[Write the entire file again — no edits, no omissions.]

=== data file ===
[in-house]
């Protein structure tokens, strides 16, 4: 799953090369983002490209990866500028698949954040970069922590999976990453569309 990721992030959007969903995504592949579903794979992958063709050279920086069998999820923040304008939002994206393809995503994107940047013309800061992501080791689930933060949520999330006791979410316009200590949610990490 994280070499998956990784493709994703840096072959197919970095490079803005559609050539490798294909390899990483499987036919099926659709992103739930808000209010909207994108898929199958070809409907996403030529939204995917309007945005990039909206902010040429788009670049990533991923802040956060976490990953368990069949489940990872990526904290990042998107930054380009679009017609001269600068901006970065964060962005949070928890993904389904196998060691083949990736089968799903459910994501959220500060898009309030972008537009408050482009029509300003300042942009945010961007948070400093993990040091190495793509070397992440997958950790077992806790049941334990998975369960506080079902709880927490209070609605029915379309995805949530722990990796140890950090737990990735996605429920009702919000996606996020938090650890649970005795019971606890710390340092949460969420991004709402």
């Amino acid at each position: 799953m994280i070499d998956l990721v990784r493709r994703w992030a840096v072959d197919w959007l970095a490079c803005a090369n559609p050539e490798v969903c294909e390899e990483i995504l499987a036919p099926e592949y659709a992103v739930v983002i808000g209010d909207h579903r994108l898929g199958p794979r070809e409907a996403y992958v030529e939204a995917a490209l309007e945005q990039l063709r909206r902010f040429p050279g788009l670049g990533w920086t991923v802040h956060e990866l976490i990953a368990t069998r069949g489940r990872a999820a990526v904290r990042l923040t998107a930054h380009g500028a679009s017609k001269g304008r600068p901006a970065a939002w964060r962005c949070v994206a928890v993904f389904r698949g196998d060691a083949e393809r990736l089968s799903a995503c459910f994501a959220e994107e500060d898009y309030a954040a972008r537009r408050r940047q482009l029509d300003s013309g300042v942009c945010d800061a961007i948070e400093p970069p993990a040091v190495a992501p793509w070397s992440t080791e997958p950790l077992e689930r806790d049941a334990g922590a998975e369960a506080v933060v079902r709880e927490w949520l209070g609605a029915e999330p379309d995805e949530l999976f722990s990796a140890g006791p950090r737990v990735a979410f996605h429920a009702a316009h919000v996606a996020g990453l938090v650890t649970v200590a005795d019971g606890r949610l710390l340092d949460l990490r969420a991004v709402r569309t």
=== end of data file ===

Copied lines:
[in-house]
């Protein structure tokens, strides 16, 4: 799953090369983002490209990866500028698949954040970069922590999976990453569309 990721992030959007969903995504592949579903794979992958063709050279920086069998999820923040304008939002994206393809995503994107940047013309800061992501080791689930933060949520999330006791979410316009200590949610990490 994280070499998956990784493709994703840096072959197919970095490079803005559609050539490798294909390899990483499987036919099926659709992103739930808000209010909207994108898929199958070809409907996403030529939204995917309007945005990039909206902010040429788009670049990533991923802040956060976490990953368990069949489940990872990526904290990042998107930054380009679009017609001269600068901006970065964060962005949070928890993904389904196998060691083949990736089968799903459910994501959220500060898009309030972008537009408050482009029509300003300042942009945010961007948070400093993990040091190495793509070397992440997958950790077992806790049941334990998975369960506080079902709880927490209070609605029915379309995805949530722990990796140890950090737990990735996605429920009702919000996606996020938090650890649970005795019971606890710390340092949460969420991004709402």
């Amino acid at each position: 799953m994280i070499d998956l990721v990784r493709r994703w992030a840096v072959d197919w959007l970095a490079c803005a090369n559609p050539e490798v969903c294909e390899e990483i995504l499987a036919p099926e592949y659709a992103v739930v983002i808000g209010d909207h579903r994108l898929g199958p794979r070809e409907a996403y992958v030529e939204a995917a490209l309007e945005q990039l063709r909206r902010f040429p050279g788009l670049g990533w920086t991923v802040h956060e990866l976490i990953a368990t069998r069949g489940r990872a999820a990526v904290r990042l923040t998107a930054h380009g500028a679009s017609k001269g304008r600068p901006a970065a939002w964060r962005c949070v994206a928890v993904f389904r698949g196998d060691a083949e393809r990736l089968s799903a995503c459910f994501a959220e994107e500060d898009y309030a954040a972008r537009r408050r940047q482009l029509d300003s013309g300042v942009c945010d800061a961007i948070e400093p970069p993990a040091v190495a992501p793509w070397s992440t080791e997958p950790l077992e689930r806790d049941a334990g922590a998975e369960a506080v933060v079902r709880e927490w949520l209070g609605a029915e999330p379309d995805e949530l999976f722990s990796a140890g006791p950090r737990v990735a979410f996605h429920a009702a316009h919000v996606a996020g990453l938090v650890t649970v200590a005795d019971g606890r949610l710390l340092d949460l990490r969420a991004v709402r569309t």